This is how most crypto mining works. Because there is no central authority, miners act as auditors. I've linked to an article in the References section below where someone tried various ways to make mining on a Raspberry Pi profitable. But even after switching to a better paying currency Monero , they concluded it would take centuries to earn enough to even cover the transaction fees.
There is a lot of mining software out there that works with a GPU card, driving up demand. This has lead to expensive and short supplies. It has become such a problem that NVIDIA is actually putting in anti-mining flags to discourage miners from buying up all of their cards.
But on the otherhand, they've also created special mining hardware as an alternative. I've provided a link in the references section. I'm not encouraging you to buy it. I'm just providing a point of reference on how they are trying to handle the situation. There are special "mining rigs" that you can buy online. But just like anything else they use a lot of electricity, can be very noisy and in the long run may not be profitable either.
If you see a rig for sale online, ask yourself why if it's so profitable they want to get rid of it. If you are thinking of joining a mining pool, be aware that some pools charge for contracts. You have to pay to play with no guarantee you will even make back the price of the contract.
This is something I would recommend any novice to avoid. Another thing to consider: Investors and even countries with deep pockets have created large warehouses of mining rigs that just mine all day for cryptocurrency - that is your competition. If you understand that you could spend more than you make, most of the articles I've seen recommend trying to start by mining Monero.
I've linked to some of the articles in the references section below. Even though "staking" is an advanced topic beyond the scope of this article, I'll try to give a brief explaination. Think of staking as a more energy efficient way of getting rewards for contributing to the blockchain. The original way of mining for Bitcoin and Ethereum is called "Proof of Work" - which means your mining computer has to deliberately work hard, and burn electricity to be rewarded.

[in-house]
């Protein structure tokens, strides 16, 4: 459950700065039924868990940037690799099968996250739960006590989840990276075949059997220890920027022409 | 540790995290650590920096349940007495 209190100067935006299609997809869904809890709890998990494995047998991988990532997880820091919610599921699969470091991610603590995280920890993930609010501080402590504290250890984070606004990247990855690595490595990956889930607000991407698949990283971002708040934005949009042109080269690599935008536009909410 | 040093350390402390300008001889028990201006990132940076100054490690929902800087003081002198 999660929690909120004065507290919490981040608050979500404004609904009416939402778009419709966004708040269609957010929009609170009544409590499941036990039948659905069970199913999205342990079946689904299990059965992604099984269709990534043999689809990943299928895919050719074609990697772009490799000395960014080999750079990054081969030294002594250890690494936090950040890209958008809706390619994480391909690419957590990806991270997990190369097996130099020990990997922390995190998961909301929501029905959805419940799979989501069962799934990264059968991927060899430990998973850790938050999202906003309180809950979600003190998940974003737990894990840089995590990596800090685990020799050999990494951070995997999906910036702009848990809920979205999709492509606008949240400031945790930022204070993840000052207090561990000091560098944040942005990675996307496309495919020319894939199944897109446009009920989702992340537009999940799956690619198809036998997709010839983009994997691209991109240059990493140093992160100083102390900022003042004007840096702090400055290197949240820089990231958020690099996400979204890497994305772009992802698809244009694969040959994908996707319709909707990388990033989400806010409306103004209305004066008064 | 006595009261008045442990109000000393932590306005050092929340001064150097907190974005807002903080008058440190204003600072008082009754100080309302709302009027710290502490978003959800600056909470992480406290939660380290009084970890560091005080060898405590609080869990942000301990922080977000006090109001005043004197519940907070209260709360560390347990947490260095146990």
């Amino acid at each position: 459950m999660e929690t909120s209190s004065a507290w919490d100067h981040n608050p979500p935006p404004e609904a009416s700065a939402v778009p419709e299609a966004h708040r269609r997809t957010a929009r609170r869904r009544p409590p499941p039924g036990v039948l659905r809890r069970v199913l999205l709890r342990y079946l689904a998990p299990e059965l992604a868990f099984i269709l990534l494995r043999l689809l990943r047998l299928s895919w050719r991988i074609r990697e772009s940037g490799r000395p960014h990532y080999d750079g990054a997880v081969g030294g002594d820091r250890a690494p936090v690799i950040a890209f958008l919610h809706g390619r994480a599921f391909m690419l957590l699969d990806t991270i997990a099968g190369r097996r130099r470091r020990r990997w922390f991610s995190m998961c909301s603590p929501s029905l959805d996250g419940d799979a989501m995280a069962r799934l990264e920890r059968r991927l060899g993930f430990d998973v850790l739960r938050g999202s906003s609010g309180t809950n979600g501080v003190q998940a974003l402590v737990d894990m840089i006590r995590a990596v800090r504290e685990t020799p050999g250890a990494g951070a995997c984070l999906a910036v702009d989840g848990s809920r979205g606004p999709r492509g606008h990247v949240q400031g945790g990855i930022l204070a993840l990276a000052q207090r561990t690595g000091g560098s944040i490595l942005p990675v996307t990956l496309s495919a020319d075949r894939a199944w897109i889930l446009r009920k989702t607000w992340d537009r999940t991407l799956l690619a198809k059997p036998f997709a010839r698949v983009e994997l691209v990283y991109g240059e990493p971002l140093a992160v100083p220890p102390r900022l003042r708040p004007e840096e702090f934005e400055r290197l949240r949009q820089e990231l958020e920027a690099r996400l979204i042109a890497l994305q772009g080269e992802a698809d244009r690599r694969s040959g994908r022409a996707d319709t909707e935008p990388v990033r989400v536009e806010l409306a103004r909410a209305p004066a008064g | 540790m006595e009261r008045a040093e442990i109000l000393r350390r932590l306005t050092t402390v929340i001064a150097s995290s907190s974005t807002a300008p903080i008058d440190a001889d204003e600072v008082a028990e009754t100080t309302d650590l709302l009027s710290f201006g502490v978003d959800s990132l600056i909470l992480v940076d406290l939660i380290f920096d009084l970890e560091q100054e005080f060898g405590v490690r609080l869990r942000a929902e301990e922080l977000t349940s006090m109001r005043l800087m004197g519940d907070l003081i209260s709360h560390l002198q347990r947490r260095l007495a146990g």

One of the alternatives being promoted as more energy efficient is called Proof of Stake. For that you need to contribute a large sum to participate, for which you will be rewarded sort of like earning interest - or getting a mining reward. Fortunately some services like CoinBase mentioned later offer you a way to be part of their process. They put up the large amount and you can "stake" a smaller amount through them and receive a fraction of the reward.
The one drawback is that sometimes this means you have to agree to lock in your funds for a long time. I can't advise you on what crypto to buy. But I can give you a few links and general advice. You should always perform due diligence yourself before signing up for any service.
Please note that I try to make clear when notes are referral links. Also note that some services don't tell you they don't support your country - until after you signup - which I found rather annoying cough crypto. Be sure to keep records for taxes and consult with a financial advisor. Ask your advisor about short-term versus long-term tax advantages. I cannot stress enough that cryptocurrency is extremely volatile. If you would like to get started I would highly recommend only spending coffee money and nothing more.
Don't get "crypto fever. The Internet and YouTube are filled with people screaming that something is about to explode in value as part of a "pump and dump" scam. Be a cautious investor, do your homework and don't overreact to hype. Sign up to join this community. The best answers are voted up and rise to the top. Stack Overflow for Teams — Start collaborating and sharing organizational knowledge.
Create a free Team Why Teams? Learn more. What is the most profitable coin to mine on a Raspberry Pi? Asked 3 years, 8 months ago. Modified 3 years, 8 months ago. Viewed 2k times. Improve this question. Fipsi Fipsi 1 1 silver badge 9 9 bronze badges. Seamus: It's hashes per second. Add a comment.
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A much better option would be a dedicated ASIC miner like the AntMiner V9. It offers an introduction to mining but has a much greater potential to break even by mining enough coin to pay for its power usage. huge.crptocurrencyupdates.com › can-you-mine-cryptocurrency-raspberry-pib. No— Raspberry Pi computers are not powerful enough to mine Cryptocurrencies with; however, they are solid to use for Proof of Stake coins like Stratis or.